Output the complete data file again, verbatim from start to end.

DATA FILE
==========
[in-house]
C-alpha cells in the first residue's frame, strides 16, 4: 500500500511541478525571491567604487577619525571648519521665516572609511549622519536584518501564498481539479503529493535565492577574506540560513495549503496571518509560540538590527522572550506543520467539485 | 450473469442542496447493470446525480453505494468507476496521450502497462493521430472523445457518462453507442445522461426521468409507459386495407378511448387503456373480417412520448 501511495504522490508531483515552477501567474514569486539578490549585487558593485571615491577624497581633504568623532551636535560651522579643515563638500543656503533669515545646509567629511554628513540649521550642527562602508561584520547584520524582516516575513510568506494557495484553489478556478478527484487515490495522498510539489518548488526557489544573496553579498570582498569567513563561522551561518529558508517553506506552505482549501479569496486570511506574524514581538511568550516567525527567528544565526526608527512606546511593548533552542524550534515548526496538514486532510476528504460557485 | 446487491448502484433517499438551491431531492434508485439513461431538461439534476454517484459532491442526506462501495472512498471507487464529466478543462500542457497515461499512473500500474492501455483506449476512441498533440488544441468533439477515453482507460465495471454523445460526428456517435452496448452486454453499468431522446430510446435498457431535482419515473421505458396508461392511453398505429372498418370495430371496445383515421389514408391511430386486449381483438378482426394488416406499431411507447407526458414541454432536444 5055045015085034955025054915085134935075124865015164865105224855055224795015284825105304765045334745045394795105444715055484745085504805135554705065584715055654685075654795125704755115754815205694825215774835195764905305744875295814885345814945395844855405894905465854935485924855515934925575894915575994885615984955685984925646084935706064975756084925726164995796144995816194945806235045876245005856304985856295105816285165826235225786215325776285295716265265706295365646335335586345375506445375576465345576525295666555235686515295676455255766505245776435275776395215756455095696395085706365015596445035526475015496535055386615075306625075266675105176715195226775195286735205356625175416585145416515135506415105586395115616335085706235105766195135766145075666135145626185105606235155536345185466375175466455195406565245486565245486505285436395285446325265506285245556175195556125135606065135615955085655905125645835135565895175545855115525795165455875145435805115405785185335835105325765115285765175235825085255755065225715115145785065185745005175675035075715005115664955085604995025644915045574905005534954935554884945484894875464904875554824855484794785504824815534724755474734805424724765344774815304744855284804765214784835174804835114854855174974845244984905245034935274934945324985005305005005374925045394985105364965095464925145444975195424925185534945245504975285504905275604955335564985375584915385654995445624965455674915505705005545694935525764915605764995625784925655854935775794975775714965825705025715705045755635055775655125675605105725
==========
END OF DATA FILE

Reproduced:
[in-house]
C-alpha cells in the first residue's frame, strides 16, 4: 500500500511541478525571491567604487577619525571648519521665516572609511549622519536584518501564498481539479503529493535565492577574506540560513495549503496571518509560540538590527522572550506543520467539485 | 450473469442542496447493470446525480453505494468507476496521450502497462493521430472523445457518462453507442445522461426521468409507459386495407378511448387503456373480417412520448 501511495504522490508531483515552477501567474514569486539578490549585487558593485571615491577624497581633504568623532551636535560651522579643515563638500543656503533669515545646509567629511554628513540649521550642527562602508561584520547584520524582516516575513510568506494557495484553489478556478478527484487515490495522498510539489518548488526557489544573496553579498570582498569567513563561522551561518529558508517553506506552505482549501479569496486570511506574524514581538511568550516567525527567528544565526526608527512606546511593548533552542524550534515548526496538514486532510476528504460557485 | 446487491448502484433517499438551491431531492434508485439513461431538461439534476454517484459532491442526506462501495472512498471507487464529466478543462500542457497515461499512473500500474492501455483506449476512441498533440488544441468533439477515453482507460465495471454523445460526428456517435452496448452486454453499468431522446430510446435498457431535482419515473421505458396508461392511453398505429372498418370495430371496445383515421389514408391511430386486449381483438378482426394488416406499431411507447407526458414541454432536444 5055045015085034955025054915085134935075124865015164865105224855055224795015284825105304765045334745045394795105444715055484745085504805135554705065584715055654685075654795125704755115754815205694825215774835195764905305744875295814885345814945395844855405894905465854935485924855515934925575894915575994885615984955685984925646084935706064975756084925726164995796144995816194945806235045876245005856304985856295105816285165826235225786215325776285295716265265706295365646335335586345375506445375576465345576525295666555235686515295676455255766505245776435275776395215756455095696395085706365015596445035526475015496535055386615075306625075266675105176715195226775195286735205356625175416585145416515135506415105586395115616335085706235105766195135766145075666135145626185105606235155536345185466375175466455195406565245486565245486505285436395285446325265506285245556175195556125135606065135615955085655905125645835135565895175545855115525795165455875145435805115405785185335835105325765115285765175235825085255755065225715115145785065185745005175675035075715005115664955085604995025644915045574905005534954935554884945484894875464904875554824855484794785504824815534724755474734805424724765344774815304744855284804765214784835174804835114854855174974845244984905245034935274934945324985005305005005374925045394985105364965095464925145444975195424925185534945245504975285504905275604955335564985375584915385654995445624965455674915505705005545694935525764915605764995625784925655854935775794975775714965825705025715705045755635055775655125675605105725